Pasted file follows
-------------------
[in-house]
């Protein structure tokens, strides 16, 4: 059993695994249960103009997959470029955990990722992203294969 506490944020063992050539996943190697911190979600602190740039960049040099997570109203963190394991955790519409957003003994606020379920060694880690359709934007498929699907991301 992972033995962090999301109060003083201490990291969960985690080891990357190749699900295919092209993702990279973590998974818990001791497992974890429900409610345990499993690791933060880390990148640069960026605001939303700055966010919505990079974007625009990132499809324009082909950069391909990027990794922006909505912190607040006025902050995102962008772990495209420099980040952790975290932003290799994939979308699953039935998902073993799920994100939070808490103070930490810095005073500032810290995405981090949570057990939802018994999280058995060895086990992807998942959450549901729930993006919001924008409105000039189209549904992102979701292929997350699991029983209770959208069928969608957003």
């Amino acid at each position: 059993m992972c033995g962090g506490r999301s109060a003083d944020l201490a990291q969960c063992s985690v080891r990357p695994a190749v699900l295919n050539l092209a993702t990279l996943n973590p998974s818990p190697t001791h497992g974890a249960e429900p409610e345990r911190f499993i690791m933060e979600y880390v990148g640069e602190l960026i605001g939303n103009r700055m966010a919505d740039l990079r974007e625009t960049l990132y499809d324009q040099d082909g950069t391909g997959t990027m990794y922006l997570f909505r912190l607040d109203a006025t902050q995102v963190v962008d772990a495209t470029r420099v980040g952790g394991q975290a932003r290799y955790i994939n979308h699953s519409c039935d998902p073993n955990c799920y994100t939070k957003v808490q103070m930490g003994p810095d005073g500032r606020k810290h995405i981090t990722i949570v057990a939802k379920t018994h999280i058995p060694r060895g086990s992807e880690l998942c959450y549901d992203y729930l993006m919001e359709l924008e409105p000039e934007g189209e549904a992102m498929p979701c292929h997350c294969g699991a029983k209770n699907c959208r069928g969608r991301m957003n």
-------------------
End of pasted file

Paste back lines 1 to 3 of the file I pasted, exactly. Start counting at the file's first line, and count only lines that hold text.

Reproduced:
[in-house]
């Protein structure tokens, strides 16, 4: 059993695994249960103009997959470029955990990722992203294969 506490944020063992050539996943190697911190979600602190740039960049040099997570109203963190394991955790519409957003003994606020379920060694880690359709934007498929699907991301 992972033995962090999301109060003083201490990291969960985690080891990357190749699900295919092209993702990279973590998974818990001791497992974890429900409610345990499993690791933060880390990148640069960026605001939303700055966010919505990079974007625009990132499809324009082909950069391909990027990794922006909505912190607040006025902050995102962008772990495209420099980040952790975290932003290799994939979308699953039935998902073993799920994100939070808490103070930490810095005073500032810290995405981090949570057990939802018994999280058995060895086990992807998942959450549901729930993006919001924008409105000039189209549904992102979701292929997350699991029983209770959208069928969608957003």
């Amino acid at each position: 059993m992972c033995g962090g506490r999301s109060a003083d944020l201490a990291q969960c063992s985690v080891r990357p695994a190749v699900l295919n050539l092209a993702t990279l996943n973590p998974s818990p190697t001791h497992g974890a249960e429900p409610e345990r911190f499993i690791m933060e979600y880390v990148g640069e602190l960026i605001g939303n103009r700055m966010a919505d740039l990079r974007e625009t960049l990132y499809d324009q040099d082909g950069t391909g997959t990027m990794y922006l997570f909505r912190l607040d109203a006025t902050q995102v963190v962008d772990a495209t470029r420099v980040g952790g394991q975290a932003r290799y955790i994939n979308h699953s519409c039935d998902p073993n955990c799920y994100t939070k957003v808490q103070m930490g003994p810095d005073g500032r606020k810290h995405i981090t990722i949570v057990a939802k379920t018994h999280i058995p060694r060895g086990s992807e880690l998942c959450y549901d992203y729930l993006m919001e359709l924008e409105p000039e934007g189209e549904a992102m498929p979701c292929h997350c294969g699991a029983k209770n699907c959208r069928g969608r991301m957003n």